Latest California Healthline Stories
KHN and California Healthline staff made the rounds on national and local media this week to discuss their stories. Here’s a collection of their appearances.
Los Angeles taps Marta Segura, director of the city’s climate emergency mobilization office, as its first heat officer. Segura, the first Hispanic person to hold such a position in the country, will work across city departments on an early warning system while developing cooling strategies.
El calor extremo puede causar calambres, agotamiento por calor e insolación. El calor extremo contribuyó a la muerte de unas 12,000 personas en Estados Unidos cada año entre 2010 y 2020, según un estudio de la Universidad de Washington. Es probable que esas cifras aumenten.
The homeless tragedy in Portland, Oregon, now spills well beyond the downtown core, creating a crisis of conscience for a fiercely liberal city that has generously invested in homeless support services.
The top candidates to lead California’s most populous city have pledged to expand services for homeless people struggling with mental illness and substance use disorders. But they differ on whether the city should control homeless funding or continue a partnership with the county.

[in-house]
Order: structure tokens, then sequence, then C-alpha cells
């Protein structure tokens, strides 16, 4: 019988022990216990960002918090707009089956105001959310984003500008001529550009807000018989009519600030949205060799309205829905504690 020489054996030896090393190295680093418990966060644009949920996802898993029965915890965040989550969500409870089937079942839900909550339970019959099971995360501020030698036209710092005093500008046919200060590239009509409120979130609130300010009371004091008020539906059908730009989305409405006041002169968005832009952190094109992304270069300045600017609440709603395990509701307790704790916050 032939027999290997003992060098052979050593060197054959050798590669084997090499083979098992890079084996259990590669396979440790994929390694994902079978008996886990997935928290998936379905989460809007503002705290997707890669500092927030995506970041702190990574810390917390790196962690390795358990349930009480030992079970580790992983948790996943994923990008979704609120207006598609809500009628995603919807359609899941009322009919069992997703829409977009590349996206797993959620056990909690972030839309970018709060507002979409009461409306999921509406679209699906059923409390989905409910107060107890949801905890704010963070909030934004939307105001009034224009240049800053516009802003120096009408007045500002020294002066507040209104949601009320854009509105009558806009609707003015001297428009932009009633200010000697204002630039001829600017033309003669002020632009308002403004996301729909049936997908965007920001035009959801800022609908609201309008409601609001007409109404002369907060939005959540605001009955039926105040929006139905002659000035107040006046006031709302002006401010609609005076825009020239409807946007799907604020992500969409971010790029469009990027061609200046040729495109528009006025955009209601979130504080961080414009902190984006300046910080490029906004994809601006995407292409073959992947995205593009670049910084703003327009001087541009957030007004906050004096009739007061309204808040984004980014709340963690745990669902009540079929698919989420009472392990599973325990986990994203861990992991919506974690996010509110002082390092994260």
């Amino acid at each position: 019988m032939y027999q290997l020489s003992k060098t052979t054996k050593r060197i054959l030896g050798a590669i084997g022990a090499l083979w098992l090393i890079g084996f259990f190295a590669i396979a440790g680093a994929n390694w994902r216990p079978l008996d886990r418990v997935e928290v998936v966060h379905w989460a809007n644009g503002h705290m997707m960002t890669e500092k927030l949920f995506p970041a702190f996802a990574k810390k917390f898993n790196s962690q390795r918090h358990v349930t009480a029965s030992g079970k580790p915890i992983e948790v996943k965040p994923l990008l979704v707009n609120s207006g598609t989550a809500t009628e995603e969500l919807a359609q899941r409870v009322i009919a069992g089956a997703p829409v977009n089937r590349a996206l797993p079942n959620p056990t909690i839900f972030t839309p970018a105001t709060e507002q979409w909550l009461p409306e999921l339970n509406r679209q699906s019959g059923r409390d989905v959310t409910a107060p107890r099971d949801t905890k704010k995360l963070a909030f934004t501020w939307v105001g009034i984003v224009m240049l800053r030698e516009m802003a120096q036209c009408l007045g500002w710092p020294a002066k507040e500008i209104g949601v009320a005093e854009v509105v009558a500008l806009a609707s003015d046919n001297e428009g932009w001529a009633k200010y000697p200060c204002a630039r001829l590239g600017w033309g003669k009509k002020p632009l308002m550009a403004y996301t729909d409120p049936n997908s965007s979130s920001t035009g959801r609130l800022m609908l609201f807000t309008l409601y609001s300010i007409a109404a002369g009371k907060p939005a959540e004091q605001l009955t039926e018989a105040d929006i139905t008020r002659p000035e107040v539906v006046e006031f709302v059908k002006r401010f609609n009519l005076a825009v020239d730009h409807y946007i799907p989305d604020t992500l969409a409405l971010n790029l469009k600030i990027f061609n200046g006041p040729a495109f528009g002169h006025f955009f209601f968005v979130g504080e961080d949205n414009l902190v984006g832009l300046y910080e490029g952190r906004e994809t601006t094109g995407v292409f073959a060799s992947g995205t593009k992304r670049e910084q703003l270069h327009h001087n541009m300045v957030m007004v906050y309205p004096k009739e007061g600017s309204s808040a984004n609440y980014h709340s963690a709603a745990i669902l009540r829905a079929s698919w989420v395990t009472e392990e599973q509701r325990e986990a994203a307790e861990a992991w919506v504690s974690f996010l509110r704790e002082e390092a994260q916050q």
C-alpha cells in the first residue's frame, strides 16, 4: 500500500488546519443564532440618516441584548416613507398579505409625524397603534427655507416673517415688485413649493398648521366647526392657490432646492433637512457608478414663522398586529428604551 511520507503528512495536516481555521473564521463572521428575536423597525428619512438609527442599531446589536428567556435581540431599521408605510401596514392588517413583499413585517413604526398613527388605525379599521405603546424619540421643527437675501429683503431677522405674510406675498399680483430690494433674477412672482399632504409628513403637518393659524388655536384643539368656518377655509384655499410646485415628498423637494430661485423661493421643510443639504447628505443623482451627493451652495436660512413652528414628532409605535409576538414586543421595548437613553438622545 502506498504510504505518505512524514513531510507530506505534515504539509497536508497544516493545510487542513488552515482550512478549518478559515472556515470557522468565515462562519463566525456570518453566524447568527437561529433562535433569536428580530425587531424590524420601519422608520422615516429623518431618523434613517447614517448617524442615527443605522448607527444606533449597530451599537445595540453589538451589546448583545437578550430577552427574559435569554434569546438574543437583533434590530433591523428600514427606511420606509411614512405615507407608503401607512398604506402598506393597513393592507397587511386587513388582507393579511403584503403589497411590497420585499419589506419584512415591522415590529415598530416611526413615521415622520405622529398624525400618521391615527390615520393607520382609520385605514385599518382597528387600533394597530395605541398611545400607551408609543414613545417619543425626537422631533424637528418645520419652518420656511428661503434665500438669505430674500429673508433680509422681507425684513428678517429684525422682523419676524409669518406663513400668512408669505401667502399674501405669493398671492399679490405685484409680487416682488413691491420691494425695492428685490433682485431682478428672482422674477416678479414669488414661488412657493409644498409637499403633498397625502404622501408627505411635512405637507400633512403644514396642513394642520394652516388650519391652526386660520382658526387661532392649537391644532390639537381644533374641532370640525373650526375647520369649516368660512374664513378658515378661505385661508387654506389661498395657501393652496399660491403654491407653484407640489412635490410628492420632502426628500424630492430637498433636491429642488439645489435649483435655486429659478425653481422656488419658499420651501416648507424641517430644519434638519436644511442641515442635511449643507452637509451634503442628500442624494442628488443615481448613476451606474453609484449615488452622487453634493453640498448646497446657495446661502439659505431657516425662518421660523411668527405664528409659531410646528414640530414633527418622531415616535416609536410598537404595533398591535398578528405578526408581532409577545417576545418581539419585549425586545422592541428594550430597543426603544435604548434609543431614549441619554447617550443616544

California’s homeless crisis is often understood through cities like Los Angeles and San Francisco, where the sheer number of people living unsheltered can quickly capsize the programs designed to help them. But in remote counties like Del Norte, California’s Project Homekey is having a tangible impact.
Cities and nonprofits across the country are building communities of tiny homes to safely house people amid covid and cold winters. Proponents say tiny homes give people dignity and privacy, but some advocates for homeless people say they don’t go far enough.
California is embarking on a five-year experiment to infuse its health insurance program for low-income people with billions of dollars in nonmedical services spanning housing, food delivery and addiction care. Gov. Gavin Newsom said the goal is to improve care for the program’s sickest and costliest members and save money, but will it work?
Democratic Gov. Gavin Newsom’s pandemic policies are effectively on California’s Sept. 14 recall ballot — and the electorate views them with a mix of resentment, gratitude and disillusionment.
As cities across California wrestle with a crisis of homelessness that has drawn international condemnation, Santa Rosa’s bold experiment with a city-sanctioned encampment suggests a way forward.